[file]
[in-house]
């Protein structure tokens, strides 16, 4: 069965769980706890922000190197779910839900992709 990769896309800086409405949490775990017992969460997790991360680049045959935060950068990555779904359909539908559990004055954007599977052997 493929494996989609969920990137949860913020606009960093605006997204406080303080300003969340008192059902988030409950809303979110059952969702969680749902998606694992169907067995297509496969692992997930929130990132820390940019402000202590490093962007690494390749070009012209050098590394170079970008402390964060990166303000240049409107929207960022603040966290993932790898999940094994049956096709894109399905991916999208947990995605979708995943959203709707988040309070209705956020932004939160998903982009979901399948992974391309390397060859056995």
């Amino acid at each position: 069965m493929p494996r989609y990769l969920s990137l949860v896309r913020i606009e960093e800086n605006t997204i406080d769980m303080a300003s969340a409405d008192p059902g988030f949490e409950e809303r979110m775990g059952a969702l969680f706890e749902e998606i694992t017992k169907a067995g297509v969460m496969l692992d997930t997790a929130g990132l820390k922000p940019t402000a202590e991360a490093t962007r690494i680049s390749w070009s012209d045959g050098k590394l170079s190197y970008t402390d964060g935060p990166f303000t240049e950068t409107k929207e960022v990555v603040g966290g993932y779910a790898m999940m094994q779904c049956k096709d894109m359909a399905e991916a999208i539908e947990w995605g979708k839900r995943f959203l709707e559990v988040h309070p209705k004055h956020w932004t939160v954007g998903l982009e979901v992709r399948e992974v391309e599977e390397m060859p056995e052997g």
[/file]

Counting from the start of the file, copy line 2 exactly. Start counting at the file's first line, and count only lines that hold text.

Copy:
């Protein structure tokens, strides 16, 4: 069965769980706890922000190197779910839900992709 990769896309800086409405949490775990017992969460997790991360680049045959935060950068990555779904359909539908559990004055954007599977052997 493929494996989609969920990137949860913020606009960093605006997204406080303080300003969340008192059902988030409950809303979110059952969702969680749902998606694992169907067995297509496969692992997930929130990132820390940019402000202590490093962007690494390749070009012209050098590394170079970008402390964060990166303000240049409107929207960022603040966290993932790898999940094994049956096709894109399905991916999208947990995605979708995943959203709707988040309070209705956020932004939160998903982009979901399948992974391309390397060859056995």